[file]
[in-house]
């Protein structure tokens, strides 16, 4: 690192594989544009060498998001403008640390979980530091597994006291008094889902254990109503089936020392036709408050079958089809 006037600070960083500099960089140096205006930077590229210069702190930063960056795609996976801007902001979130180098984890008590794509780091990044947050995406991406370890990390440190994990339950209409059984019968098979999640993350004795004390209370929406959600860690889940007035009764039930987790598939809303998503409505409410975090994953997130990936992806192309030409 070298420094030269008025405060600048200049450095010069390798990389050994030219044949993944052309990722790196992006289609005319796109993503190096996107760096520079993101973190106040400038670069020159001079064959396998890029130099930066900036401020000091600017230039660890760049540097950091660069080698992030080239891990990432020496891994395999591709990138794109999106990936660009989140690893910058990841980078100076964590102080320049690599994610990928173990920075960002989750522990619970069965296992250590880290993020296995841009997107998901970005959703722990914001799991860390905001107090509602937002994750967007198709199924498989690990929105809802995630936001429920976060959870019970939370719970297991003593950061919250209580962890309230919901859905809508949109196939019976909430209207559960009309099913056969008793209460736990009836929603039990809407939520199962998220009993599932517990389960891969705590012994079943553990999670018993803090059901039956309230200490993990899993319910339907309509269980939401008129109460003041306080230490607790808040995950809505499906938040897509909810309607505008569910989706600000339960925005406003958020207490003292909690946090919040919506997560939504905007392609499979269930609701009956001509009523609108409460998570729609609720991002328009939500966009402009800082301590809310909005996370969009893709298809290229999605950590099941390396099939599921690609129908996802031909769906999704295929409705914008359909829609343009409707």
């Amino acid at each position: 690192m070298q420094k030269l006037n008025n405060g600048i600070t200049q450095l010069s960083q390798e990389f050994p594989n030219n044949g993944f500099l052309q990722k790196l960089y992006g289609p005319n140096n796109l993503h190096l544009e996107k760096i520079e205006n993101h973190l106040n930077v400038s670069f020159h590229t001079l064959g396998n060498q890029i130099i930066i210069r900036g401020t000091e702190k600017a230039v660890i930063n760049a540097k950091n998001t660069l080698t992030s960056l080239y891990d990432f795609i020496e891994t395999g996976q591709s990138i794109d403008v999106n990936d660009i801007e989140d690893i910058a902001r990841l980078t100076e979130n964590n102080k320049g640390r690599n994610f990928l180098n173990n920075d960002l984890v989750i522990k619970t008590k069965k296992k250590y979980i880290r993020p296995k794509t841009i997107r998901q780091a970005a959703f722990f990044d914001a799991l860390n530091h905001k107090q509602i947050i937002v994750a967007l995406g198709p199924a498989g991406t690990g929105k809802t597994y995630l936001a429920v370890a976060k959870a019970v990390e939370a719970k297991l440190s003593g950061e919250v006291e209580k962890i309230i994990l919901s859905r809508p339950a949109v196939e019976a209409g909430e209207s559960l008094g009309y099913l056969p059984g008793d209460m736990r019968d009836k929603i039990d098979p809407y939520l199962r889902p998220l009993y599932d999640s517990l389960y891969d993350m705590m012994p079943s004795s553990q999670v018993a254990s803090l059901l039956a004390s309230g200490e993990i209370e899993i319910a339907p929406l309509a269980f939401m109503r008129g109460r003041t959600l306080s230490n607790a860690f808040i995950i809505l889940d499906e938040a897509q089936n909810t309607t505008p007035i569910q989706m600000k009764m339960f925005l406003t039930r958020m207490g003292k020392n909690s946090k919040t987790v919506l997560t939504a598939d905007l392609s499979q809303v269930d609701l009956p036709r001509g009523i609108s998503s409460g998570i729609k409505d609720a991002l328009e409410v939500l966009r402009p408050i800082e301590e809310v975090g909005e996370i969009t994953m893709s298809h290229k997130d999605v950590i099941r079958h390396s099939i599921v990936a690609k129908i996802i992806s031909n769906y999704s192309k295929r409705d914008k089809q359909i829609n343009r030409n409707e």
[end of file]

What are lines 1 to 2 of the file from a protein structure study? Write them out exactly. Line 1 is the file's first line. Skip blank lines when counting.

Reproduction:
[in-house]
């Protein structure tokens, strides 16, 4: 690192594989544009060498998001403008640390979980530091597994006291008094889902254990109503089936020392036709408050079958089809 006037600070960083500099960089140096205006930077590229210069702190930063960056795609996976801007902001979130180098984890008590794509780091990044947050995406991406370890990390440190994990339950209409059984019968098979999640993350004795004390209370929406959600860690889940007035009764039930987790598939809303998503409505409410975090994953997130990936992806192309030409 070298420094030269008025405060600048200049450095010069390798990389050994030219044949993944052309990722790196992006289609005319796109993503190096996107760096520079993101973190106040400038670069020159001079064959396998890029130099930066900036401020000091600017230039660890760049540097950091660069080698992030080239891990990432020496891994395999591709990138794109999106990936660009989140690893910058990841980078100076964590102080320049690599994610990928173990920075960002989750522990619970069965296992250590880290993020296995841009997107998901970005959703722990914001799991860390905001107090509602937002994750967007198709199924498989690990929105809802995630936001429920976060959870019970939370719970297991003593950061919250209580962890309230919901859905809508949109196939019976909430209207559960009309099913056969008793209460736990009836929603039990809407939520199962998220009993599932517990389960891969705590012994079943553990999670018993803090059901039956309230200490993990899993319910339907309509269980939401008129109460003041306080230490607790808040995950809505499906938040897509909810309607505008569910989706600000339960925005406003958020207490003292909690946090919040919506997560939504905007392609499979269930609701009956001509009523609108409460998570729609609720991002328009939500966009402009800082301590809310909005996370969009893709298809290229999605950590099941390396099939599921690609129908996802031909769906999704295929409705914008359909829609343009409707």